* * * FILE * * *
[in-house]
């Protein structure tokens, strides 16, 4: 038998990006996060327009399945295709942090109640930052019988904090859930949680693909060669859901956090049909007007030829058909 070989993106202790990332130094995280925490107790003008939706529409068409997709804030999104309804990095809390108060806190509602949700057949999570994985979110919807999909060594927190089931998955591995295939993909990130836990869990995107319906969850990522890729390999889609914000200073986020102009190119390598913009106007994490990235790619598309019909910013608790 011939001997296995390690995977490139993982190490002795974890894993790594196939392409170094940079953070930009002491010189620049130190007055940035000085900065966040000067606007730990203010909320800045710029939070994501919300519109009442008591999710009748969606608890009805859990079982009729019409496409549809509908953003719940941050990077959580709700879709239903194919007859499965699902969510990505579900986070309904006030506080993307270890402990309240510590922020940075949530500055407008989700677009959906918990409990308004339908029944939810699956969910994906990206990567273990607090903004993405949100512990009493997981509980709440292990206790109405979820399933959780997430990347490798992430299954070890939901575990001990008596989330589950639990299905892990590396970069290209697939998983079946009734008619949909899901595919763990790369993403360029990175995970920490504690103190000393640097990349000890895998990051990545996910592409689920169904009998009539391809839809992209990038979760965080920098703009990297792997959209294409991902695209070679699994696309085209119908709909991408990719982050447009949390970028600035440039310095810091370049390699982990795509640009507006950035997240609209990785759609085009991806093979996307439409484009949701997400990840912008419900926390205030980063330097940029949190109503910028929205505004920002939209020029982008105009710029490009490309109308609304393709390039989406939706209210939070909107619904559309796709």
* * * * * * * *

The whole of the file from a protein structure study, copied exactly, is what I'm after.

[in-house]
């Protein structure tokens, strides 16, 4: 038998990006996060327009399945295709942090109640930052019988904090859930949680693909060669859901956090049909007007030829058909 070989993106202790990332130094995280925490107790003008939706529409068409997709804030999104309804990095809390108060806190509602949700057949999570994985979110919807999909060594927190089931998955591995295939993909990130836990869990995107319906969850990522890729390999889609914000200073986020102009190119390598913009106007994490990235790619598309019909910013608790 011939001997296995390690995977490139993982190490002795974890894993790594196939392409170094940079953070930009002491010189620049130190007055940035000085900065966040000067606007730990203010909320800045710029939070994501919300519109009442008591999710009748969606608890009805859990079982009729019409496409549809509908953003719940941050990077959580709700879709239903194919007859499965699902969510990505579900986070309904006030506080993307270890402990309240510590922020940075949530500055407008989700677009959906918990409990308004339908029944939810699956969910994906990206990567273990607090903004993405949100512990009493997981509980709440292990206790109405979820399933959780997430990347490798992430299954070890939901575990001990008596989330589950639990299905892990590396970069290209697939998983079946009734008619949909899901595919763990790369993403360029990175995970920490504690103190000393640097990349000890895998990051990545996910592409689920169904009998009539391809839809992209990038979760965080920098703009990297792997959209294409991902695209070679699994696309085209119908709909991408990719982050447009949390970028600035440039310095810091370049390699982990795509640009507006950035997240609209990785759609085009991806093979996307439409484009949701997400990840912008419900926390205030980063330097940029949190109503910028929205505004920002939209020029982008105009710029490009490309109308609304393709390039989406939706209210939070909107619904559309796709």